Next Tuesday I get the honor (?) of being a panelist at The Ohio State University Environmental Professionals Network Breakfast Club panel discussion titled "Ohio's Water Resources and Citizens at Risk - Ag-related Practices and Policies to Prevent Harmful Algal Blooms, Post-Toledo."
I'm on the 'Policy' panel along with a representative from the Ohio Farm Bureau Federation and a representative of the Ohio Environmental Council. I'm guessing I'm there to serve the Mills Lane role between the farmers and the environmentalists?
They are expecting close to 200 guests including multiple memebrs of the Ohio legislature. So somehow I have to figure out a way to diplomatically say that phosphorous prices should be higher, renewable fuel standards ethanol mandates should be removed, residential use of phosphorous should be reduced (most residential fertilizer companies no longer include phosporous in their N-P-K formulations, which is why most store labels for fertilizer now read # - 0 - # ), municipal run-off needs to be better managed, water treatment needs to be addressed, and while good intentions make me feel all warm and fuzzy, voluntary compliance mechanisms are unlikely to come close to the 40% reduction in Lake Erie phosphorous levels being called for. Throw on top of that issues of stored phosphorous sinks in soils combined with increased severe Spring rainfall events (should I even bring up Climate Change?) that serve to flush the proverbial phosphorous toilet (I think that was one of Jesus' first proverbs), and an amazing collective aversion to the word 'tax' in Ohio and I'm unlikely to make very many people in the room happy.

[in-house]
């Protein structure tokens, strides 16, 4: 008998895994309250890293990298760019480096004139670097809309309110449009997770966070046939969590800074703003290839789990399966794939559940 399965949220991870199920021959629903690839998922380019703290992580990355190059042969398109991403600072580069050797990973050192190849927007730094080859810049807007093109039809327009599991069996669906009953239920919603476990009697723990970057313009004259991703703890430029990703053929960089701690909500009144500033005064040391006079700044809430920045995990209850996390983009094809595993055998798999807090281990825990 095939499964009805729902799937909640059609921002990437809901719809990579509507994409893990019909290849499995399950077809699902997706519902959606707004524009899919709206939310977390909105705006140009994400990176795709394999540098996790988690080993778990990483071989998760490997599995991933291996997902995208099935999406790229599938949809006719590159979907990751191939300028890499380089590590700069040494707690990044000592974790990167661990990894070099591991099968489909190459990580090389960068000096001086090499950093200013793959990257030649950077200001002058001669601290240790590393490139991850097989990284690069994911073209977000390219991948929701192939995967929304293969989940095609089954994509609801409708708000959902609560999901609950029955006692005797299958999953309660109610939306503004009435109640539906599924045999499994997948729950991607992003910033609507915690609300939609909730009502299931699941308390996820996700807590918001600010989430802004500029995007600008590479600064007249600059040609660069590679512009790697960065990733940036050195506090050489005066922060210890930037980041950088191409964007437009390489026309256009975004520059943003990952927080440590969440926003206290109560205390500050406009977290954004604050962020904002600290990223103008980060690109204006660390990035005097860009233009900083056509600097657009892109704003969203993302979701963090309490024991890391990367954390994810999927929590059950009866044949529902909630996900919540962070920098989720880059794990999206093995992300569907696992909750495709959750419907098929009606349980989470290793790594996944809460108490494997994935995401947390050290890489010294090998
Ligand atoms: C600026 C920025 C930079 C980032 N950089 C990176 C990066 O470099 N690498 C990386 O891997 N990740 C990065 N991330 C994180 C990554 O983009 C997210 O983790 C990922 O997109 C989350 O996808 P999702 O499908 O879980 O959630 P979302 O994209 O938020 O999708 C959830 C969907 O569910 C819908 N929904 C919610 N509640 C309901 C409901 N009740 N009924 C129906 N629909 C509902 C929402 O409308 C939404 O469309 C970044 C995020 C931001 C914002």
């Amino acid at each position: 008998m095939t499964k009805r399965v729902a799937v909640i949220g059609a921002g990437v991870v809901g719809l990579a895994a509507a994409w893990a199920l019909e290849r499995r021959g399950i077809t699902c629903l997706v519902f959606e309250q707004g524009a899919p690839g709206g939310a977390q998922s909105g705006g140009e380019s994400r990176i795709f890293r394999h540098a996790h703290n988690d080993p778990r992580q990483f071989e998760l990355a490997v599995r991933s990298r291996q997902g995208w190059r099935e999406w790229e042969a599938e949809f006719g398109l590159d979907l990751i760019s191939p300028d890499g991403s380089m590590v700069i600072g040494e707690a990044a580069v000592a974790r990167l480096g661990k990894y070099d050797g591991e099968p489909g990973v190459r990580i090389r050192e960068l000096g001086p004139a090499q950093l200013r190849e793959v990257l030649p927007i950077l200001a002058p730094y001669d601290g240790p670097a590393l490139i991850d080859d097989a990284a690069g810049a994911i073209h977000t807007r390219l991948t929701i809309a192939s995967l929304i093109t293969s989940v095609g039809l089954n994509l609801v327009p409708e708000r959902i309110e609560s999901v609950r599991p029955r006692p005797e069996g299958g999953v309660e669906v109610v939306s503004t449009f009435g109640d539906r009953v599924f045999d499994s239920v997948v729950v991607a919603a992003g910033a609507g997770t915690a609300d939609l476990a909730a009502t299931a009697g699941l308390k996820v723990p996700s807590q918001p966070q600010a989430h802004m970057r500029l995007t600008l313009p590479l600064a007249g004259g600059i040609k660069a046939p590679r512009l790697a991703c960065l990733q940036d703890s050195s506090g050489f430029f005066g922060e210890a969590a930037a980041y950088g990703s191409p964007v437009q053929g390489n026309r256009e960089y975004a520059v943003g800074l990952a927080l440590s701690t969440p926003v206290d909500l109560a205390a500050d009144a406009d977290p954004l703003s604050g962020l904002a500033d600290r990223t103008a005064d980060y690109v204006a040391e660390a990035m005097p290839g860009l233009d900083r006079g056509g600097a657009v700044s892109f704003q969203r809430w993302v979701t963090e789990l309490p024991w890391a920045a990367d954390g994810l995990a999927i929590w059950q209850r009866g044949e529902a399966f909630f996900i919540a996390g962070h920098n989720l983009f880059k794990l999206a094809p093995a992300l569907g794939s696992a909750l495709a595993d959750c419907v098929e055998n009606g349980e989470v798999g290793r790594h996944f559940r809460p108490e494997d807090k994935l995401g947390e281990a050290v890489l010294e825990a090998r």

But I haven't really decided what I'm going to say in my 5 minutes of opening remarks yet, so feel free to make suggestions in the comments.
*"I can't have an F, I can't have it and I know my parents can't have it. Even if I aced the rest of the semester, I'm still only a B. And everything's ruined for me."